a-packed-hall-for-the-sensuality-panel

By Day 2 of the Ake Arts & Book Festival, I realized that the best laid out plans can be put aside for impromptu conversations and human interactions.

You see, Lola Shoneyin and her incredible team had succeeded in attracting literary rich minds to Abeokuta and there was a lot to talk about. Conversations from Day 1 carried on until the early hours of the morning of Day 2 such that it was like we never slept.

The night before ended on a sober note with the screening of Clement Abaifouta’s documentary, The Chadian Tragedy. It told the stories of Hissene Habre’s dictatorial rule from the point of view of the survivors. Clement was one of the survivors after spending 4 tortuous years behind bars.

The morning after, I asked him about the happy years before his own arrest and what keeps him going now. Once more, I was awed at the diversity of guests and stories being told at the festival.
panel-discussing-writings-about-boko-haram
One of the most insightful panel discussions during this year’s edition was “Women in a Post-Boko Haram reality.” Chitra Nagarajan, Andrew Walker, and Fati Abubakar have all done a tremendous amount of work documenting the history, happenings, and challenges in the North-Eastern part of Nigeria.

The place of western education in the North, economic disparity in this region, and safe houses for Boko Haram wives were among the topics discussed.

Kadaria Ahmed was the moderator, and she later teased majority of the audience for leaving the cinema hall scanty for the fully packed concurrent panel discussion on sensuality in African literature.

a-heated-panel-teju-cole-and-helon-habila-with-kadaria-ahmed

There were more tales from the north in the book chat with Helon Habila (The Chibok Girls) and Teju Cole (Known and Strange Things). These two books are works of non-fiction, so these authors had no characters to hide behind.

Kadaria once more was the moderator, and it was evident that she had thoroughly studied these books with questions that tethered on the border of the accusatory. Both Teju and Helon had comebacks with punch lines when being accused of writing for the New York literati and lightweight material respectively.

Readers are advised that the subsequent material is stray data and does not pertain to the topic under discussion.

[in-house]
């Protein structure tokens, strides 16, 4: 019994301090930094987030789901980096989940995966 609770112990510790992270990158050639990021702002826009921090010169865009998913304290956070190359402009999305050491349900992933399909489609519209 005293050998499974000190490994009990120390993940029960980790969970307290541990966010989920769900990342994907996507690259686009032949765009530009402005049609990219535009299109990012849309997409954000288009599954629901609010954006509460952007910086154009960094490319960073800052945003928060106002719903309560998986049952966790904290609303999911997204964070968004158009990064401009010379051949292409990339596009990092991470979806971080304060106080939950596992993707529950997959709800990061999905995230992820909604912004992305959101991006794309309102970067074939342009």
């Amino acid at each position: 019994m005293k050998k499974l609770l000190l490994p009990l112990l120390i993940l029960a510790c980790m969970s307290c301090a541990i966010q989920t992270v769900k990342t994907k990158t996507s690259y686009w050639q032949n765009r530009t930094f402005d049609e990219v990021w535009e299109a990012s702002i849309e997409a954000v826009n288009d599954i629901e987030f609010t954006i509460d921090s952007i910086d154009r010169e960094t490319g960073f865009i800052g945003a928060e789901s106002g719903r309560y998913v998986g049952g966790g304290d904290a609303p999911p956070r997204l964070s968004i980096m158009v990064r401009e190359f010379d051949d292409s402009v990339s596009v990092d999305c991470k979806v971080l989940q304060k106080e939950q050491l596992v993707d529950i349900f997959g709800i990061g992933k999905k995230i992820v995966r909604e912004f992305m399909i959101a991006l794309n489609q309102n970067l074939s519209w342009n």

A hike up Olumo Rock in the evening and a stage play titled Iyalode of Eti, adapted for the London theatre, was the perfect blend to unwind and get back into the friendly atmosphere Ake is renowned for.

Here are some of the pictures from the hike:
tendai-and-chinelo-rock

will-sebastian-sketch-this-view-copy

laila-lalami-and-the-historic-woman   michael-awed-by-beautythe-happy-rock-dance

Tags: , , ,

Nma rarely forgets the books she has read and attributes the reading bug to the moment she read Kofi Bentum Quantson’s two part novel, Mama Don’t Die. Ever a literary enthusiast, Nma is also a storyteller. She reveals extraordinary details in the lives of ordinary people and creates narratives for imagined stories.

No comments yet.

Leave a Reply

I hold a doctorate in English from Duke University and recently joined the Marquette University English faculty as an Assistant Professor. I love teaching African fiction and contemporary British novels. Brittle Paper is the virtual space/station where I play and experiment with ideas on how to reinvent African fiction and literary culture.

Subscribe to Blog via Email

Enter your email address to subscribe to this blog and receive notifications of new posts by email.

Archives

The Night My Dead Girlfriend Called | Episode 4: Confronting the ‘Devil’ | by Feyisayo Anjorin

tnmdgc-header

The only thing of iron, plastic, or leather-padding matter in the well-lit shrine of Pa Fakunle was the treadmill for […]

Apes and Satellites | by Mame Bougouma Diene | African Sci-fi

untitled-design29

The ChinaCorp mining-satellite shifted across the planetary terminator, separating from its twin in stationary orbit over the Eastern Chinese Republic’s […]

Is the Ake Festival a Bubble? | Okechukwu Ofili Calls for a Reality Check

untitled-design28

The Ake Arts and Book Festival is an amazing event. It assembles some of the best minds in literature and […]

Zadie Smith and Namwali Serpell on Femininity and Writing

zadie-3

Zadie Smith has an uncommon ability to tell stories that capture our hearts. But she’s also shown herself to be […]

My Feminism | Remembering to Scream | By Wana Udobang

untitled-design27

I don’t remember the first time my father hit my mother. But I often remember my brother’s hands muzzling my […]

Greg Ruth Does Something Amazing with Okorafor’s Female Characters

untitled-design-60

Nnedi Okorafor’s novels are universally loved. She builds her fictional worlds and fashions her characters from the most unusual elements. […]